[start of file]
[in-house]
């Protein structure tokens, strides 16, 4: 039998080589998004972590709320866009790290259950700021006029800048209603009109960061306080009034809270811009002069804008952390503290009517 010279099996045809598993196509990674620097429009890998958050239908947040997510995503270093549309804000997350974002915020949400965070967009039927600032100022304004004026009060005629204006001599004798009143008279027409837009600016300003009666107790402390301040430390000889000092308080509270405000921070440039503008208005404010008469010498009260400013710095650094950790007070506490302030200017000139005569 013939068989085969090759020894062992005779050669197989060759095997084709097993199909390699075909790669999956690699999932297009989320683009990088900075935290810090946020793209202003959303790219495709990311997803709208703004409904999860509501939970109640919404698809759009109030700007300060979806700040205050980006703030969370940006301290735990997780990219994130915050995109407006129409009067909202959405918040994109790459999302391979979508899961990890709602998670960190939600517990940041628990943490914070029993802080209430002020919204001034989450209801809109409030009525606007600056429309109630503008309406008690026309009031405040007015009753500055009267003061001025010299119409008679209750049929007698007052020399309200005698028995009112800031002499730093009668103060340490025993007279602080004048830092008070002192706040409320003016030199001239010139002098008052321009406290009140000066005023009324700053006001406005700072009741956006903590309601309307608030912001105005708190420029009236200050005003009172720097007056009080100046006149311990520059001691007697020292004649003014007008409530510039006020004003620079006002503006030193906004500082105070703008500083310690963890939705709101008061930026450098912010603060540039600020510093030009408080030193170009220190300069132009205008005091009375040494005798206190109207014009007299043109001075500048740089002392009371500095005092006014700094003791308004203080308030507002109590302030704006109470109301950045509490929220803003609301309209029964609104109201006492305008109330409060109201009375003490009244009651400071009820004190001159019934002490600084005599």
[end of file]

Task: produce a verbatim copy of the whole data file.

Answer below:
[in-house]
């Protein structure tokens, strides 16, 4: 039998080589998004972590709320866009790290259950700021006029800048209603009109960061306080009034809270811009002069804008952390503290009517 010279099996045809598993196509990674620097429009890998958050239908947040997510995503270093549309804000997350974002915020949400965070967009039927600032100022304004004026009060005629204006001599004798009143008279027409837009600016300003009666107790402390301040430390000889000092308080509270405000921070440039503008208005404010008469010498009260400013710095650094950790007070506490302030200017000139005569 013939068989085969090759020894062992005779050669197989060759095997084709097993199909390699075909790669999956690699999932297009989320683009990088900075935290810090946020793209202003959303790219495709990311997803709208703004409904999860509501939970109640919404698809759009109030700007300060979806700040205050980006703030969370940006301290735990997780990219994130915050995109407006129409009067909202959405918040994109790459999302391979979508899961990890709602998670960190939600517990940041628990943490914070029993802080209430002020919204001034989450209801809109409030009525606007600056429309109630503008309406008690026309009031405040007015009753500055009267003061001025010299119409008679209750049929007698007052020399309200005698028995009112800031002499730093009668103060340490025993007279602080004048830092008070002192706040409320003016030199001239010139002098008052321009406290009140000066005023009324700053006001406005700072009741956006903590309601309307608030912001105005708190420029009236200050005003009172720097007056009080100046006149311990520059001691007697020292004649003014007008409530510039006020004003620079006002503006030193906004500082105070703008500083310690963890939705709101008061930026450098912010603060540039600020510093030009408080030193170009220190300069132009205008005091009375040494005798206190109207014009007299043109001075500048740089002392009371500095005092006014700094003791308004203080308030507002109590302030704006109470109301950045509490929220803003609301309209029964609104109201006492305008109330409060109201009375003490009244009651400071009820004190001159019934002490600084005599």